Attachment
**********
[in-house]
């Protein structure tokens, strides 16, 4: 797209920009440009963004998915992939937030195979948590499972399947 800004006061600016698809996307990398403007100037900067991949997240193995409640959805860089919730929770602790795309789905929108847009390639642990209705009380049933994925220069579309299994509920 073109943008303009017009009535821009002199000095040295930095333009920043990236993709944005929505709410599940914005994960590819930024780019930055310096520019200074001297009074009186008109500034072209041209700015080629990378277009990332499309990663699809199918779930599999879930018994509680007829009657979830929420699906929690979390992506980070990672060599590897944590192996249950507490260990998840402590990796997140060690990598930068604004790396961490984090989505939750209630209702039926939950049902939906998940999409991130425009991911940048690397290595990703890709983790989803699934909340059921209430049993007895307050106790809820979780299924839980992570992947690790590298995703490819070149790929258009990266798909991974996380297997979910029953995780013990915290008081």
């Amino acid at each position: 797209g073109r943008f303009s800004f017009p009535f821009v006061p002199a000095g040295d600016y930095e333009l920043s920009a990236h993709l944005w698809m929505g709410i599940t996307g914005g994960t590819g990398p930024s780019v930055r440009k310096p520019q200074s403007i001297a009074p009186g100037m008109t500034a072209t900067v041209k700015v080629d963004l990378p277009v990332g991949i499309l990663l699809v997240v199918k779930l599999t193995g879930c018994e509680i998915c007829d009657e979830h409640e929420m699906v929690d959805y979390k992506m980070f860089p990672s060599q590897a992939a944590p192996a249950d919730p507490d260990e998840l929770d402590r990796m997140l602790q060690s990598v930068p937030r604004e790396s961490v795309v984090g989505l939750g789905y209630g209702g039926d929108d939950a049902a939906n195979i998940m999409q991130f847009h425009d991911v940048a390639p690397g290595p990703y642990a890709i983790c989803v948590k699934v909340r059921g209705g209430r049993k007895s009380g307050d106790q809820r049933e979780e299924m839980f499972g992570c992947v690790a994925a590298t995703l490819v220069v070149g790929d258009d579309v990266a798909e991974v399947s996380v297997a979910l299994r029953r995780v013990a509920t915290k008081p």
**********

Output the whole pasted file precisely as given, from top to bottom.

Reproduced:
[in-house]
């Protein structure tokens, strides 16, 4: 797209920009440009963004998915992939937030195979948590499972399947 800004006061600016698809996307990398403007100037900067991949997240193995409640959805860089919730929770602790795309789905929108847009390639642990209705009380049933994925220069579309299994509920 073109943008303009017009009535821009002199000095040295930095333009920043990236993709944005929505709410599940914005994960590819930024780019930055310096520019200074001297009074009186008109500034072209041209700015080629990378277009990332499309990663699809199918779930599999879930018994509680007829009657979830929420699906929690979390992506980070990672060599590897944590192996249950507490260990998840402590990796997140060690990598930068604004790396961490984090989505939750209630209702039926939950049902939906998940999409991130425009991911940048690397290595990703890709983790989803699934909340059921209430049993007895307050106790809820979780299924839980992570992947690790590298995703490819070149790929258009990266798909991974996380297997979910029953995780013990915290008081």
């Amino acid at each position: 797209g073109r943008f303009s800004f017009p009535f821009v006061p002199a000095g040295d600016y930095e333009l920043s920009a990236h993709l944005w698809m929505g709410i599940t996307g914005g994960t590819g990398p930024s780019v930055r440009k310096p520019q200074s403007i001297a009074p009186g100037m008109t500034a072209t900067v041209k700015v080629d963004l990378p277009v990332g991949i499309l990663l699809v997240v199918k779930l599999t193995g879930c018994e509680i998915c007829d009657e979830h409640e929420m699906v929690d959805y979390k992506m980070f860089p990672s060599q590897a992939a944590p192996a249950d919730p507490d260990e998840l929770d402590r990796m997140l602790q060690s990598v930068p937030r604004e790396s961490v795309v984090g989505l939750g789905y209630g209702g039926d929108d939950a049902a939906n195979i998940m999409q991130f847009h425009d991911v940048a390639p690397g290595p990703y642990a890709i983790c989803v948590k699934v909340r059921g209705g209430r049993k007895s009380g307050d106790q809820r049933e979780e299924m839980f499972g992570c992947v690790a994925a590298t995703l490819v220069v070149g790929d258009d579309v990266a798909e991974v399947s996380v297997a979910l299994r029953r995780v013990a509920t915290k008081p």